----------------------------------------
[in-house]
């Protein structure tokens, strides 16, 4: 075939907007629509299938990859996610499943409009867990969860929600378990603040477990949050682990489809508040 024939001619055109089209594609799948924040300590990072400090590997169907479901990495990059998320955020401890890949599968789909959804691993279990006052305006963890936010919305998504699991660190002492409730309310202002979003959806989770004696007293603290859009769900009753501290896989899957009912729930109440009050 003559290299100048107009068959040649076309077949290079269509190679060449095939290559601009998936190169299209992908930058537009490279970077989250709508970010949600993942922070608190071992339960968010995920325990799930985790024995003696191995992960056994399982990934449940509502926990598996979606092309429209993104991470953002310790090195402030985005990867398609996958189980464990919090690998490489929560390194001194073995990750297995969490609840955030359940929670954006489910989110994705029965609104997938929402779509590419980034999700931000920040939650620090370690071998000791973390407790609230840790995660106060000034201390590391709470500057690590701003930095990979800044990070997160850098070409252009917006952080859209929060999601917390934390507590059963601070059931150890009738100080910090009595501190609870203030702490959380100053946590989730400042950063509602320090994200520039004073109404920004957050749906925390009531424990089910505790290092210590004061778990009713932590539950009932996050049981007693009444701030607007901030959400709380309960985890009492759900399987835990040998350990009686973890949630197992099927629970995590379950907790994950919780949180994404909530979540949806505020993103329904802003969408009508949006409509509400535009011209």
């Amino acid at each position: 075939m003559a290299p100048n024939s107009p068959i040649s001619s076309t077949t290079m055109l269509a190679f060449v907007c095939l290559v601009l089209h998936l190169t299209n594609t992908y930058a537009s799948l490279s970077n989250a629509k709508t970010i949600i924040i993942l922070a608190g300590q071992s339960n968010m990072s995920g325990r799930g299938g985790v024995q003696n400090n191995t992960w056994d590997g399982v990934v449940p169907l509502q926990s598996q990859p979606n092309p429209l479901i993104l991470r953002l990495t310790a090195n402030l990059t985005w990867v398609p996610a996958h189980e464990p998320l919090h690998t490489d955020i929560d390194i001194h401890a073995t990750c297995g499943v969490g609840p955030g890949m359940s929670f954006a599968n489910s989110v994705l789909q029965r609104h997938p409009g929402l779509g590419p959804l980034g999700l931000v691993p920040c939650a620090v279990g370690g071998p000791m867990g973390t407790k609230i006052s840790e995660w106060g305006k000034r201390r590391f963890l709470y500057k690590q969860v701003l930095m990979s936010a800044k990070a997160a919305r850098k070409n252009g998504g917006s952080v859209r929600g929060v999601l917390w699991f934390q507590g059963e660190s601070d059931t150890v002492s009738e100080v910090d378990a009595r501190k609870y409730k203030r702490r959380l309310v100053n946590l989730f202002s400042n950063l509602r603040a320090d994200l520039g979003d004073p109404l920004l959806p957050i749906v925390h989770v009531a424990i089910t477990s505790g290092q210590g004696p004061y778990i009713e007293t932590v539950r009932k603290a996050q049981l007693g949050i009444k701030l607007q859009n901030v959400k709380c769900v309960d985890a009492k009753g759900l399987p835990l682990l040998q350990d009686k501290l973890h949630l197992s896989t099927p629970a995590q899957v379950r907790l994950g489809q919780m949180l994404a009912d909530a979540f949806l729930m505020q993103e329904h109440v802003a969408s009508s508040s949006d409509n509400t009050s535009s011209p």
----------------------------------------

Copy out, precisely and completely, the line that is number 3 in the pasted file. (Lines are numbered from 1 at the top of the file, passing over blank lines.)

């Amino acid at each position: 075939m003559a290299p100048n024939s107009p068959i040649s001619s076309t077949t290079m055109l269509a190679f060449v907007c095939l290559v601009l089209h998936l190169t299209n594609t992908y930058a537009s799948l490279s970077n989250a629509k709508t970010i949600i924040i993942l922070a608190g300590q071992s339960n968010m990072s995920g325990r799930g299938g985790v024995q003696n400090n191995t992960w056994d590997g399982v990934v449940p169907l509502q926990s598996q990859p979606n092309p429209l479901i993104l991470r953002l990495t310790a090195n402030l990059t985005w990867v398609p996610a996958h189980e464990p998320l919090h690998t490489d955020i929560d390194i001194h401890a073995t990750c297995g499943v969490g609840p955030g890949m359940s929670f954006a599968n489910s989110v994705l789909q029965r609104h997938p409009g929402l779509g590419p959804l980034g999700l931000v691993p920040c939650a620090v279990g370690g071998p000791m867990g973390t407790k609230i006052s840790e995660w106060g305006k000034r201390r590391f963890l709470y500057k690590q969860v701003l930095m990979s936010a800044k990070a997160a919305r850098k070409n252009g998504g917006s952080v859209r929600g929060v999601l917390w699991f934390q507590g059963e660190s601070d059931t150890v002492s009738e100080v910090d378990a009595r501190k609870y409730k203030r702490r959380l309310v100053n946590l989730f202002s400042n950063l509602r603040a320090d994200l520039g979003d004073p109404l920004l959806p957050i749906v925390h989770v009531a424990i089910t477990s505790g290092q210590g004696p004061y778990i009713e007293t932590v539950r009932k603290a996050q049981l007693g949050i009444k701030l607007q859009n901030v959400k709380c769900v309960d985890a009492k009753g759900l399987p835990l682990l040998q350990d009686k501290l973890h949630l197992s896989t099927p629970a995590q899957v379950r907790l994950g489809q919780m949180l994404a009912d909530a979540f949806l729930m505020q993103e329904h109440v802003a969408s009508s508040s949006d409509n509400t009050s535009s011209p």